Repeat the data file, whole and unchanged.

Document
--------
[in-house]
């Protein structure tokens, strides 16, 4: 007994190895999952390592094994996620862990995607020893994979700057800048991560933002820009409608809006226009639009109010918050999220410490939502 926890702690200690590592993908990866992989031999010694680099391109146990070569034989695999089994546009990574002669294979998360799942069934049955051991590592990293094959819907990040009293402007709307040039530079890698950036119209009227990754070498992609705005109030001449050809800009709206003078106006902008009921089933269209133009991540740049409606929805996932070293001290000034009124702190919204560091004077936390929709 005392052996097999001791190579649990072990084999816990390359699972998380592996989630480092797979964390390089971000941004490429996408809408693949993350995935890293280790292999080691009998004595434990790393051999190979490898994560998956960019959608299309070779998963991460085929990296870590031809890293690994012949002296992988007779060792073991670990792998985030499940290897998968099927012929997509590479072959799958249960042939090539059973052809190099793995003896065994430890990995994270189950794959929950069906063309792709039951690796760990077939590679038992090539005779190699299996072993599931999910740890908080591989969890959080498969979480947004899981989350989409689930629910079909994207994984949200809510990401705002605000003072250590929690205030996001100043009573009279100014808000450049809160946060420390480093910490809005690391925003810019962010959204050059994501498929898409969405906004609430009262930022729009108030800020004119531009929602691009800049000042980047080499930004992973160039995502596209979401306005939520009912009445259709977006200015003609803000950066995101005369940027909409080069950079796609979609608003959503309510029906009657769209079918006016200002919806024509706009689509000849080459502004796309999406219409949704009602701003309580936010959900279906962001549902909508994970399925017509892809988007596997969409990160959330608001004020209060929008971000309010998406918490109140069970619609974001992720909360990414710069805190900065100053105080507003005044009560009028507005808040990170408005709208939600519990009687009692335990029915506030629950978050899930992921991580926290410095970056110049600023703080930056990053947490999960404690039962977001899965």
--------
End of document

[in-house]
């Protein structure tokens, strides 16, 4: 007994190895999952390592094994996620862990995607020893994979700057800048991560933002820009409608809006226009639009109010918050999220410490939502 926890702690200690590592993908990866992989031999010694680099391109146990070569034989695999089994546009990574002669294979998360799942069934049955051991590592990293094959819907990040009293402007709307040039530079890698950036119209009227990754070498992609705005109030001449050809800009709206003078106006902008009921089933269209133009991540740049409606929805996932070293001290000034009124702190919204560091004077936390929709 005392052996097999001791190579649990072990084999816990390359699972998380592996989630480092797979964390390089971000941004490429996408809408693949993350995935890293280790292999080691009998004595434990790393051999190979490898994560998956960019959608299309070779998963991460085929990296870590031809890293690994012949002296992988007779060792073991670990792998985030499940290897998968099927012929997509590479072959799958249960042939090539059973052809190099793995003896065994430890990995994270189950794959929950069906063309792709039951690796760990077939590679038992090539005779190699299996072993599931999910740890908080591989969890959080498969979480947004899981989350989409689930629910079909994207994984949200809510990401705002605000003072250590929690205030996001100043009573009279100014808000450049809160946060420390480093910490809005690391925003810019962010959204050059994501498929898409969405906004609430009262930022729009108030800020004119531009929602691009800049000042980047080499930004992973160039995502596209979401306005939520009912009445259709977006200015003609803000950066995101005369940027909409080069950079796609979609608003959503309510029906009657769209079918006016200002919806024509706009689509000849080459502004796309999406219409949704009602701003309580936010959900279906962001549902909508994970399925017509892809988007596997969409990160959330608001004020209060929008971000309010998406918490109140069970619609974001992720909360990414710069805190900065100053105080507003005044009560009028507005808040990170408005709208939600519990009687009692335990029915506030629950978050899930992921991580926290410095970056110049600023703080930056990053947490999960404690039962977001899965």